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How To Calm Your Negative Self-Talk

Image from Pixabay

Image from Pixabay

“Self-talk reflects your innermost feelings.”
― Dr. Asa Don Brown

Jenny’s Morning Dialogue

Jenny’s alarm went off. She hit the snooze button and rolled over for a few more minutes of sleep. It was only a few seconds until she sat straight up in bed.

“Oh, no!!! I forgot to call the phone company yesterday. I can’t believe they are expecting me to pay so much for my cell phone – $350, for one month. I don’t know how I’m going to handle that kind of payment.

She ran into the kitchen, picked up her phone, and dialed 611.

“Five minutes later, the customer service rep must think I have nothing else to do, but chit-chat with her,” Jenny said in her mind as he looked at the clock on the stove.

“Is there anything you can do about the bill? I’m not sure I can cover the whole amount,” Jenny said to the rep.

“I’m sorry, ma’am, there’s nothing I can do,” the rep responded.

“Okay, I see. Well, thank you anyway.”

Jenny hurriedly got ready for work, ate a piece of toast and went to the front door. She stopped, “Do I have my keys? Where are the forms I was working on last night? You’re running out of time, you’re going to be late for work again. This time they might actually fire you. I can’t afford to lose this job. I probably couldn’t find another one. All the jobs in this town don’t pay much. I really need a different job that pays more, but that would mean I have to move. I don’t have enough money to move. I guess I’m stuck in this dead-end job in this dead-end town.”

Her mind continued going through all the negative scenarios in and around her life. By the time she got to work she was exhausted and was sure she’d be fired. All the doubts and fears seemed to crowd into her mind.

 

What is Self-Talk?

Self-Talk is your communication with yourselves which goes on all day – all of your waking hours. It’s a non-stop chatter that continues all day, giving you a play-by-play of your day and your life.

In some cases, it continues into the night hours preventing you from sleeping. It brings out all of your doubts, fears, insecurities, questioning, and worries about your character, your inner self, which may be totally different than what you display to others around you.

 

Jenny At The Office

Jenny was a junior partner at one of the larger law offices in a small town in Western Tennessee. She appeared very confident in her work. She had graduated from a top college with a master’s degree in law. She was hired on as an intern and worked up to a junior partner and would be up for senior partner within a year.

She was always very professional in dealing with other attorneys and office staff.

She went above and beyond in helping her clients. Her boss noticed that she also did extra research and work on every case, which took her longer than the other junior attorneys. He tried talking to her about the time, but she insisted that she was doing just normal work.

He began paying more attention to the time she was spending on a case. He checked the time she was spending in their law library – double the time.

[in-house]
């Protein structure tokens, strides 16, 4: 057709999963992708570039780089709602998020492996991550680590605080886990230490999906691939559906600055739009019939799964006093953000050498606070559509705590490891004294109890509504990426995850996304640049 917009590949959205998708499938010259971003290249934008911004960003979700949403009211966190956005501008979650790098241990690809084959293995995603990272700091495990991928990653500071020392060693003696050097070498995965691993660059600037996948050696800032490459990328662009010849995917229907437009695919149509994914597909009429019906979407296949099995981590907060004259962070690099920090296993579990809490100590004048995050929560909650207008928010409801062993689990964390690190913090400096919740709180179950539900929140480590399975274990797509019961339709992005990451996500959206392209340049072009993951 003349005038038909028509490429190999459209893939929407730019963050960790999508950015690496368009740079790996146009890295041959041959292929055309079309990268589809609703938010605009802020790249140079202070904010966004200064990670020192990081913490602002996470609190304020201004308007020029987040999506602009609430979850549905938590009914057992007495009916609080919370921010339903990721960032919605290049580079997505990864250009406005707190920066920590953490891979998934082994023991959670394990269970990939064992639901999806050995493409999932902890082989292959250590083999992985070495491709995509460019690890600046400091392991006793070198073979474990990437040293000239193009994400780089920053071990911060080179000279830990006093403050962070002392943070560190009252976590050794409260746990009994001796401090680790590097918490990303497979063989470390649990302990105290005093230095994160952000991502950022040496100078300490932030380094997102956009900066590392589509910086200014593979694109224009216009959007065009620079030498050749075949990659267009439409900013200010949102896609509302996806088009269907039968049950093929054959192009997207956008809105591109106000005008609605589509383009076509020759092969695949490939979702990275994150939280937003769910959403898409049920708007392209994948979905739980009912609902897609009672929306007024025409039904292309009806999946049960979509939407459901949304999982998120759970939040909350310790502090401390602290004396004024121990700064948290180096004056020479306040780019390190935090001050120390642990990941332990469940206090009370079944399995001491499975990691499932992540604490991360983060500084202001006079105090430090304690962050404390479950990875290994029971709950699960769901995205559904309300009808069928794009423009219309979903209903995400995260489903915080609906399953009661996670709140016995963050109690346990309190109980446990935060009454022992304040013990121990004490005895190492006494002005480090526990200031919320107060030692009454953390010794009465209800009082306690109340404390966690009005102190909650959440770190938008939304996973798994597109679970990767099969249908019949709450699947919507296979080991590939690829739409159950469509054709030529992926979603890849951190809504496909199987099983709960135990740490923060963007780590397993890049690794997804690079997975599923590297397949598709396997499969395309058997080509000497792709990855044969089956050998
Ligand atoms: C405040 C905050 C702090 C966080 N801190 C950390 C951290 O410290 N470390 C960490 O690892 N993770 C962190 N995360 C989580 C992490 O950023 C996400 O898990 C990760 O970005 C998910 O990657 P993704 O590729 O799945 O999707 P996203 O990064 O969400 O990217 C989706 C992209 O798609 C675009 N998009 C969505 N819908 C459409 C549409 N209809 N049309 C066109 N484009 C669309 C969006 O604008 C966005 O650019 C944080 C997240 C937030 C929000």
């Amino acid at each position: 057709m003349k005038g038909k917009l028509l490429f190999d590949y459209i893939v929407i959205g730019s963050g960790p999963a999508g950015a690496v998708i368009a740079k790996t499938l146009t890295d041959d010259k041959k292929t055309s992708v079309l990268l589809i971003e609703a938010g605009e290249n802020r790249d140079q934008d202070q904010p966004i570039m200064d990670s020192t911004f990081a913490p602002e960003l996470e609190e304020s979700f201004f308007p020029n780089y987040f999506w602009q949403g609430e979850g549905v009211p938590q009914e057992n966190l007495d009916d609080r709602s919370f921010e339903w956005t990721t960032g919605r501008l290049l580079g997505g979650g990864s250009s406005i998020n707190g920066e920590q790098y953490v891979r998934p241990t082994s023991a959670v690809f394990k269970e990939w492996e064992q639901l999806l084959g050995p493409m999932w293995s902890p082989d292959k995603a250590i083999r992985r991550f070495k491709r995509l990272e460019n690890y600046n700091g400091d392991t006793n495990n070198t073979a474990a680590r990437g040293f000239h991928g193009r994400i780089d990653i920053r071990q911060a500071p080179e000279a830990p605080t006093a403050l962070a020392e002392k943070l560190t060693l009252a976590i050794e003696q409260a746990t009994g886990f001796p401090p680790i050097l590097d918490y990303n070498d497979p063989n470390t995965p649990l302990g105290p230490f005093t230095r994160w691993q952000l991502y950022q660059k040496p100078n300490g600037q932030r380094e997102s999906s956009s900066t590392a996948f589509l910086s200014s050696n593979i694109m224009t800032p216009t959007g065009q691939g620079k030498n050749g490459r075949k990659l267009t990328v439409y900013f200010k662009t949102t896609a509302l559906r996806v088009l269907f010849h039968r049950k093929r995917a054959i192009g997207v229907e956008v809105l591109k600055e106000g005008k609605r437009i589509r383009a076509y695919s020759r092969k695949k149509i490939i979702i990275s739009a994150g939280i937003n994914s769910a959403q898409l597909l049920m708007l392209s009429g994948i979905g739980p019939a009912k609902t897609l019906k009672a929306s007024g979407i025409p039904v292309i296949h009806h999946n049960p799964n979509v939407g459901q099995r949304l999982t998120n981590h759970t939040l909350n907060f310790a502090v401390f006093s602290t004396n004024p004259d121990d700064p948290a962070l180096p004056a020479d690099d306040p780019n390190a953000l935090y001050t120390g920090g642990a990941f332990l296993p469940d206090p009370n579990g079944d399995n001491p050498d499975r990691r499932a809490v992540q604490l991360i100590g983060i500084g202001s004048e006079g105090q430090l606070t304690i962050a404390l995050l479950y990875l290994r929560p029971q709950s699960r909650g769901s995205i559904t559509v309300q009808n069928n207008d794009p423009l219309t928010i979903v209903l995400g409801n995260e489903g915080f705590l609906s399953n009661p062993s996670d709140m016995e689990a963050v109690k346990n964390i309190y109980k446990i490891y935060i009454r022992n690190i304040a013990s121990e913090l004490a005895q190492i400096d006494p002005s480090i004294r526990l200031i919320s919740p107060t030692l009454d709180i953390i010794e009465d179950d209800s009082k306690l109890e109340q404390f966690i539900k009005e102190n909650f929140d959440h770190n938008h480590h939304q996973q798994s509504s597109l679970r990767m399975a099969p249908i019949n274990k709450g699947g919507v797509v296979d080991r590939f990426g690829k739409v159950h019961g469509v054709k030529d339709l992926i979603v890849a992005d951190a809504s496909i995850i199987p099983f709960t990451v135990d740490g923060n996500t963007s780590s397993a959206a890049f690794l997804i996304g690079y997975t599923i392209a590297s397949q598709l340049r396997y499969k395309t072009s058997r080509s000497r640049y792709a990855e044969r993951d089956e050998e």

His concerns began to mount. He brought it up several times only to have her dismiss his concerns, but inside her inner voice grew louder and louder voicing more concerns about getting fired or bringing up every little thing saying, “Can’t you do anything right. You know how to do that,” “The boss isn’t going to like this,” “You’re going to lose this case and it’s all your fault.”

It was beginning to have a negative effect on her life in general. She was becoming a ball of nerves. She couldn’t eat without getting sick. Many nights her inner voice wouldn’t be quiet causing her to toss and turn all night.

 

The Enemy: Negative Self-Talk

Negative Self-Talk or Self-Talk that is out of balance is when you beat yourself up or berate yourself for making simple mistakes or putting yourself down, like the dialogue above.

The real problem, though, comes when you start lashing out at others in self-defeating behaviors. After hearing your inner voice put you down and say negative things about you over and over again you begin to believe it. The voice and the statements become so familiar and natural that eventually, you don’t even hear it. It’s just always in your head.

 

Image by Ulrike Mai from Pixabay

Image by Ulrike Mai from Pixabay

Jenny Lashes Out

Jenny hadn’t slept all night. She had to be in court at 9 am the next morning. She had prepared and re-prepared everything for the case. She knew it backward and forwards, but her inner voice wouldn’t let it go.

She went over every piece of evidence in her mind several times until she finally got up and actually went through the paperwork again.

She looked at the clock – 3 am. She went back to bed, but she couldn’t silence her inner voice, “You’re going to lose this case,” “You’re not going to win,” “You’re a bad attorney.”

She finally got up at 5 am and went over all the material one more time. She had been in court several times. Her inner voice said, “But, you’ve never done it all alone,” “You can’t do it,” “You’re not good enough,” “Have a drink that’ll help.”

She had a glass of her favorite wine, which she had begun to keep in the house. She began to feel better so she had another, then another.

She looked at the clock, 7 am, “Oh my I have to be in court in two hours.”